How to avoid a USB meltdown in harsh environments
Brian Foster, B&B Electronics
EETimes (8/27/2012 9:08 AM EDT)
Brian Foster of B&B Electronics points out that like the Hindenburg, USB has potential trouble designed in. This article discusses the problem, and what can be done to remedy it.
On a rainy day in 1937 the German airship Hindenburg arrived in Lakehurst, NJ, after a trans-oceanic flight. The ship dropped its mooring ropes, and a few minutes later it went up in flames. Theories about the fire include exotic tales of sabotage, but most scientists agree that the true culprit was an electrostatic discharge (ESD). And they agree that the potential for disaster was designed into the Hindenburg right from the very beginning.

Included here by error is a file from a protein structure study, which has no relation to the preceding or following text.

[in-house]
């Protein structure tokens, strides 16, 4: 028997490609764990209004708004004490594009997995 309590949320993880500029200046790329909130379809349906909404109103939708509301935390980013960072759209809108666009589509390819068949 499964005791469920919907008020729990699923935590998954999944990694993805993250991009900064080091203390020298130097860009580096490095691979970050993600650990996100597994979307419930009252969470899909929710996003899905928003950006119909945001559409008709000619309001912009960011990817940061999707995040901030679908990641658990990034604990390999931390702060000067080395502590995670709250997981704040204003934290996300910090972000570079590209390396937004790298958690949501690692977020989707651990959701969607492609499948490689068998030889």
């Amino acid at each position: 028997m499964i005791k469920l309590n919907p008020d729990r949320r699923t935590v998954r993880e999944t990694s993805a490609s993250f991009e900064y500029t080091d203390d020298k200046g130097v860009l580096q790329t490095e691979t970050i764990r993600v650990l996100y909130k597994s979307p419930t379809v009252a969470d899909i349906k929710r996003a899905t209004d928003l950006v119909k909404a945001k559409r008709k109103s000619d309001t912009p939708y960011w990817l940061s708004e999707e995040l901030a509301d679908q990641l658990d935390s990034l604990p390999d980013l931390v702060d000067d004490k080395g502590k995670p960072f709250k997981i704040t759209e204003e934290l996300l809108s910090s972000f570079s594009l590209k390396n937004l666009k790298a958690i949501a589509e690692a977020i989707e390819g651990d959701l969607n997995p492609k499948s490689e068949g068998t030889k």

The problem was a matter of simple physics. Hindenburgs fabric outer cover was connected to the duralumin frame with non-conductive ramie cords. The cords were coated with a light metal covering that was intended to improve conductivity, but it wasn't very effective. As a result, the outer skin and the duralumin frame were able to develop very large differences in electrical potential. And, on its approach to Lakehurst the Hindenburg passed through a weather front with a high electrical charge.
Upon its arrival, still in the rain, the airship dropped its mooring ropes. Within minutes the ropes were wet enough to ground the airship. When they did, an electrostatic discharge jumped between the Hindenburg's cover and its duralumin frame. Theorists have argued about the ensuing fire, and whether it was initially fueled by a leaking hydrogen cell or flammable paint on the fabric cover. But they dont disagree about the end result. The Hindenburg was consumed in less than one minute.
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